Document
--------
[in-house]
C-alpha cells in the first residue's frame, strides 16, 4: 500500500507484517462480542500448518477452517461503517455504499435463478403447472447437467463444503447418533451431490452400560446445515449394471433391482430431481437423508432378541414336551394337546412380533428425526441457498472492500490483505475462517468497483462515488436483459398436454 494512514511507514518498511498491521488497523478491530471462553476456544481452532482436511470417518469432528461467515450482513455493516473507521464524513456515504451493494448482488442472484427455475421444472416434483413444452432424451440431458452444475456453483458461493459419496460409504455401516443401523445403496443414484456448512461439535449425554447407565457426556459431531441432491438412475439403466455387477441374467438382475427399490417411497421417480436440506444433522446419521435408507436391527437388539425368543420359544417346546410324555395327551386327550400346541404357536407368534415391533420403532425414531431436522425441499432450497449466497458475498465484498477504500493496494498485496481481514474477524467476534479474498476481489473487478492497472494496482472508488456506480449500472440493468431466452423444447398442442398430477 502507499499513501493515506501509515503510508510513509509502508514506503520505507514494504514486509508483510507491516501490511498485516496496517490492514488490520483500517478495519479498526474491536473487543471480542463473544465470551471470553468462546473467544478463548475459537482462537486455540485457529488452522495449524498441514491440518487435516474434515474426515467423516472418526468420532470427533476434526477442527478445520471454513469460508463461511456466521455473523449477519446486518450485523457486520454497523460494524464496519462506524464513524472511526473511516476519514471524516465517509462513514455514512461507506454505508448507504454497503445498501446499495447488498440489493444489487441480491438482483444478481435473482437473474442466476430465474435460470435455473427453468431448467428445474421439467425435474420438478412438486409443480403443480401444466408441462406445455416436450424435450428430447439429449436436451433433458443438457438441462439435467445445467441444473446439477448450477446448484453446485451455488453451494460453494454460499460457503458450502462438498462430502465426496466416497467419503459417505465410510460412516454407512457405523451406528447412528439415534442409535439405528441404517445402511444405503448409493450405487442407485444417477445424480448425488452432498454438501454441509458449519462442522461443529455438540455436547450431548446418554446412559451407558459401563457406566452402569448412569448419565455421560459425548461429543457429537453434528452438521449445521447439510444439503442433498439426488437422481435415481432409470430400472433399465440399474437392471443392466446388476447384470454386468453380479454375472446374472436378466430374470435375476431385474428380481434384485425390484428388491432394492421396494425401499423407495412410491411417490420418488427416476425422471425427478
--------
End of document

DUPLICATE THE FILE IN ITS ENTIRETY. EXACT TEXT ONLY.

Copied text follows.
[in-house]
C-alpha cells in the first residue's frame, strides 16, 4: 500500500507484517462480542500448518477452517461503517455504499435463478403447472447437467463444503447418533451431490452400560446445515449394471433391482430431481437423508432378541414336551394337546412380533428425526441457498472492500490483505475462517468497483462515488436483459398436454 494512514511507514518498511498491521488497523478491530471462553476456544481452532482436511470417518469432528461467515450482513455493516473507521464524513456515504451493494448482488442472484427455475421444472416434483413444452432424451440431458452444475456453483458461493459419496460409504455401516443401523445403496443414484456448512461439535449425554447407565457426556459431531441432491438412475439403466455387477441374467438382475427399490417411497421417480436440506444433522446419521435408507436391527437388539425368543420359544417346546410324555395327551386327550400346541404357536407368534415391533420403532425414531431436522425441499432450497449466497458475498465484498477504500493496494498485496481481514474477524467476534479474498476481489473487478492497472494496482472508488456506480449500472440493468431466452423444447398442442398430477 502507499499513501493515506501509515503510508510513509509502508514506503520505507514494504514486509508483510507491516501490511498485516496496517490492514488490520483500517478495519479498526474491536473487543471480542463473544465470551471470553468462546473467544478463548475459537482462537486455540485457529488452522495449524498441514491440518487435516474434515474426515467423516472418526468420532470427533476434526477442527478445520471454513469460508463461511456466521455473523449477519446486518450485523457486520454497523460494524464496519462506524464513524472511526473511516476519514471524516465517509462513514455514512461507506454505508448507504454497503445498501446499495447488498440489493444489487441480491438482483444478481435473482437473474442466476430465474435460470435455473427453468431448467428445474421439467425435474420438478412438486409443480403443480401444466408441462406445455416436450424435450428430447439429449436436451433433458443438457438441462439435467445445467441444473446439477448450477446448484453446485451455488453451494460453494454460499460457503458450502462438498462430502465426496466416497467419503459417505465410510460412516454407512457405523451406528447412528439415534442409535439405528441404517445402511444405503448409493450405487442407485444417477445424480448425488452432498454438501454441509458449519462442522461443529455438540455436547450431548446418554446412559451407558459401563457406566452402569448412569448419565455421560459425548461429543457429537453434528452438521449445521447439510444439503442433498439426488437422481435415481432409470430400472433399465440399474437392471443392466446388476447384470454386468453380479454375472446374472436378466430374470435375476431385474428380481434384485425390484428388491432394492421396494425401499423407495412410491411417490420418488427416476425422471425427478